4.      In the 1994 (The Merriam Webster Dictionary) the definitions are:  Legalism (n) — 1) strict, literal, or excessive conformity to the law or to a religious or moral Code.  2) a legal term.

5.      In the 1972 (Second College Edition of Webster’s New World Dictionary of the American language) the definitions are:  Legalism (n) — 1) strict, often too strict and literal, adherence to law or to a code.    2) Theol. The doctrine of salvation by good works.

6.      In the 1828 Noah Webster’s First Edition of An American Dictionary Of The English Language the word “legalism” is not listed, but the words “legal” and “legality” are listed and do have theological definitions as follows:

Legal (adj)— 1) According to law; as a legal standard or test; a legal procedure.  2) Lawful; permitted by law; as a legal trade.  Anything is legal which the laws do not forbid.  3) According to the law of works, as distinguished from free grace; or resting on works for salvation.  Scott.  Milton.  4) Pertaining to law; created by law.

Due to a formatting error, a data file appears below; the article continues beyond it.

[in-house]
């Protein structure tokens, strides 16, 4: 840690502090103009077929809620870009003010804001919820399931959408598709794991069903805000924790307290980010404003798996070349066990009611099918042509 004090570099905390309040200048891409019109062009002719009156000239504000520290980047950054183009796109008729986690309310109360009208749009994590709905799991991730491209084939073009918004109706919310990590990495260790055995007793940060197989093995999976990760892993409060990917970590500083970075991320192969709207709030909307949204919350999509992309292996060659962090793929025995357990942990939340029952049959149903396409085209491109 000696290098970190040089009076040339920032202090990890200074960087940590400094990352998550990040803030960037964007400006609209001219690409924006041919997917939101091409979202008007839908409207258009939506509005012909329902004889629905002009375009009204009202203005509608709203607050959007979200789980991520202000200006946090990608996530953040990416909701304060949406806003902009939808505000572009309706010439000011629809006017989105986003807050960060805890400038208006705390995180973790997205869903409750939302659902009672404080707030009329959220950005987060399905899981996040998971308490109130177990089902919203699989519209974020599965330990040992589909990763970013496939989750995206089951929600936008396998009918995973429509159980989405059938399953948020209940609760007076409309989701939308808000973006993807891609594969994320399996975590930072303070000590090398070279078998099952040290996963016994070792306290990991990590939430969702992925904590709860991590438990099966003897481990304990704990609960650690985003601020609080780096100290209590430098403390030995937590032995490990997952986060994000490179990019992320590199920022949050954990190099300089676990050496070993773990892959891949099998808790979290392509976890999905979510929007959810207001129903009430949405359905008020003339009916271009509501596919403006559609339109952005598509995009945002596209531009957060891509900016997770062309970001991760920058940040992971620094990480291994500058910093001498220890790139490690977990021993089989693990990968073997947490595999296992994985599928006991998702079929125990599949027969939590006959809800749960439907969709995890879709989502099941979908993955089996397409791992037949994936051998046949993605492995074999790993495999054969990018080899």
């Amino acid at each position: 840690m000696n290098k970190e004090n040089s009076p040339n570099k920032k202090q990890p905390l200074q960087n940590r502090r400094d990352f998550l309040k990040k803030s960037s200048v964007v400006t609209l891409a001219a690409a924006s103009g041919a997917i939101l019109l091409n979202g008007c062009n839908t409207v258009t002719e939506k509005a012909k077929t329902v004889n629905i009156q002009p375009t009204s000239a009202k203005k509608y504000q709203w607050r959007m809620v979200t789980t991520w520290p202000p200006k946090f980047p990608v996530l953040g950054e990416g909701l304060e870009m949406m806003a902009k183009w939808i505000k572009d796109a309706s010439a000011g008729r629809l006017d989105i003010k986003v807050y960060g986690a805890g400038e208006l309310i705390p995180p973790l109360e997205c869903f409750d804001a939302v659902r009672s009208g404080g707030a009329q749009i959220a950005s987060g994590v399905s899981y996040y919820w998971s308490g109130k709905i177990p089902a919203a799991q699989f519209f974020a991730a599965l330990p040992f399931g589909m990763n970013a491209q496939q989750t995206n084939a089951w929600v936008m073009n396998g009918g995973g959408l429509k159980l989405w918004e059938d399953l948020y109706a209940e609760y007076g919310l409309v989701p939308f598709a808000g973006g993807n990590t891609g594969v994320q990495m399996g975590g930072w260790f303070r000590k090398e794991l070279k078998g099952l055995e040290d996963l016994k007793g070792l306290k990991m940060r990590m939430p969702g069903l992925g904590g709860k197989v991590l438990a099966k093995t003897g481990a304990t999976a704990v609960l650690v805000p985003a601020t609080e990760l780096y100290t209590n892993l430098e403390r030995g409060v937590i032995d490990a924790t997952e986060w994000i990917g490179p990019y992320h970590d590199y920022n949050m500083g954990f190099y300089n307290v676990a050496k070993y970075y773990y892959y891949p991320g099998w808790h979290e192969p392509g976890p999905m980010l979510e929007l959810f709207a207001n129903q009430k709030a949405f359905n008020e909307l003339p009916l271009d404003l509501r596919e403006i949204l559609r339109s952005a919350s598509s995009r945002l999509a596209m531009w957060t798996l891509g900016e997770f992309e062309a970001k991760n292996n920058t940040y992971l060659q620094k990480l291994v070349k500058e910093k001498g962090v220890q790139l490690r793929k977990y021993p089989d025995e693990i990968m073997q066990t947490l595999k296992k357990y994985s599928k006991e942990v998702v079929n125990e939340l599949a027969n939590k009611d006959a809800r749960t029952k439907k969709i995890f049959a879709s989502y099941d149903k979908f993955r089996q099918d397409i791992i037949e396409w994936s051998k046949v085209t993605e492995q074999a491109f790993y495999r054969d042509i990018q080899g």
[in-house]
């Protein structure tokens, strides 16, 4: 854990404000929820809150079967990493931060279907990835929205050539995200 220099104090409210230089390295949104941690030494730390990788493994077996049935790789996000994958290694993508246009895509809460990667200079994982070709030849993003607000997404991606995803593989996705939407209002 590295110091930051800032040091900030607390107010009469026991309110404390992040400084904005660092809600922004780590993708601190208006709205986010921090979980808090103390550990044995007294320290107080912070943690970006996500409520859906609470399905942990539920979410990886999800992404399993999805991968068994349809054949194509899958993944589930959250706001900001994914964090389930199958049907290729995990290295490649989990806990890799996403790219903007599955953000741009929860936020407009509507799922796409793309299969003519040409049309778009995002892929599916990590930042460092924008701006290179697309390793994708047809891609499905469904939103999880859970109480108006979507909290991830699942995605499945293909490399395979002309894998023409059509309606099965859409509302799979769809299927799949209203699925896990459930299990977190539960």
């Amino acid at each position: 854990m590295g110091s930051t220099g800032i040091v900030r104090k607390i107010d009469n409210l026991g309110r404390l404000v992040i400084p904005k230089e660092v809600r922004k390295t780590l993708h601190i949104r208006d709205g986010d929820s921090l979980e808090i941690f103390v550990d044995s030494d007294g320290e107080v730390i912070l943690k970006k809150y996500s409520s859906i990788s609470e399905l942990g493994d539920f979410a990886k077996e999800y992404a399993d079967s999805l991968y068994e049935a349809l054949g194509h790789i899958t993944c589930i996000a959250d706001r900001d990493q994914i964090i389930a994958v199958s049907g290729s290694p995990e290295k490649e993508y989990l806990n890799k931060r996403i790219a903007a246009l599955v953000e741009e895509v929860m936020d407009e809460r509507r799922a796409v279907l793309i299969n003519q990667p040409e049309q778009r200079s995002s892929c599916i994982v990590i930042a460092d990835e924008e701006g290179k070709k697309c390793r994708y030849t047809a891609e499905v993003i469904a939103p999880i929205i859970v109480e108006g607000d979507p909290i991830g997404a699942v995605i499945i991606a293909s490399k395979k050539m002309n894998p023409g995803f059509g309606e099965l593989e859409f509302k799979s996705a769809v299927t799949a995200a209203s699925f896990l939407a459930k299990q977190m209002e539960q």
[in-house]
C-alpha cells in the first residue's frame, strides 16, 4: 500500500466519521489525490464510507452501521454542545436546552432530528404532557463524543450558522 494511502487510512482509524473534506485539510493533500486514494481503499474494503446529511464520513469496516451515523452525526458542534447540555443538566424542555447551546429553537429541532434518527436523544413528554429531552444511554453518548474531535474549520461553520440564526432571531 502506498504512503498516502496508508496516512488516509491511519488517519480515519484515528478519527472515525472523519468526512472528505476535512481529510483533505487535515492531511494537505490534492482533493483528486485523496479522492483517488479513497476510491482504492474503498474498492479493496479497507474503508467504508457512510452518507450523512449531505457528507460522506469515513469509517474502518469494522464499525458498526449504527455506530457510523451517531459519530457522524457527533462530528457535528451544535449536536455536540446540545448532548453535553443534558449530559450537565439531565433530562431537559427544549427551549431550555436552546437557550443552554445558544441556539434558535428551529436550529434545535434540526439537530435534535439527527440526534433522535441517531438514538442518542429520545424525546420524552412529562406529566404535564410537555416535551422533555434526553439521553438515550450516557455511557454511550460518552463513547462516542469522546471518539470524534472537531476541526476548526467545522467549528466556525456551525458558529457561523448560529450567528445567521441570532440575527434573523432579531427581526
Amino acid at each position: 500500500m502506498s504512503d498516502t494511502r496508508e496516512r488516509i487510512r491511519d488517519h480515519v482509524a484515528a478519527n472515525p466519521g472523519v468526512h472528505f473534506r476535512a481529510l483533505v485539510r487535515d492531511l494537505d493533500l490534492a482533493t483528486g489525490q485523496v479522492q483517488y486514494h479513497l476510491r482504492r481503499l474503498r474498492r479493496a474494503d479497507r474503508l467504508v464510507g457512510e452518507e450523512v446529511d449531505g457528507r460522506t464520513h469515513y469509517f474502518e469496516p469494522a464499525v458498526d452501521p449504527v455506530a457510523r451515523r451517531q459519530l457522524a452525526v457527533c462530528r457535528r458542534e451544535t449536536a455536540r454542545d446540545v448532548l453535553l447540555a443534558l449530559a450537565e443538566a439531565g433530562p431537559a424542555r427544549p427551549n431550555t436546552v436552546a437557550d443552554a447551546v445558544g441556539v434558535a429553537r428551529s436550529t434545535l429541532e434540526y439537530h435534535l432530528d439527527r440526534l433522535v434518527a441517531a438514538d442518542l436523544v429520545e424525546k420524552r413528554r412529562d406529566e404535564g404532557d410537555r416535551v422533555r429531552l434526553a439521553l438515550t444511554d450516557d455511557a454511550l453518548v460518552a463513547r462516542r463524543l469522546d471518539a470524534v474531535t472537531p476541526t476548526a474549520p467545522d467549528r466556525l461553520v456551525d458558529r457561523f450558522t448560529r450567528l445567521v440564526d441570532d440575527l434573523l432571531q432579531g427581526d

Legality (n) — 1) Lawfulness; conformity to law.  2) In theology, a reliance on works for salvation.

7.      In the 2001 (Webster’s New World College Dictionary) the definitions are as follows:

Legal (adj)— 1) of, created by, based upon, or authorized by law.  2) in conformity with the positive rules of law; permitted by law[a legal act].  3) that can be enforced in a court of law [legal rights].  4) of or applicable to lawyers [legal ethics].  5) in terms of the law [a legal offense].  6) Theology  a) of the Mosaic law.  b) of the doctrine of salvation by good works rather than free grace.

Legalism (n) — 1) strict, often to strict and literal, adherence to law or to a code.  2) Theology – the doctrine of salvation by good works.      — legalist (n) – legalistic (adj) – legalistically (adv)

Legality (n) — 1) quality, condition, or instance of being legal or lawful  2) legal aspects.

Appendix B) Some definitions of legalism given by modern day Christians: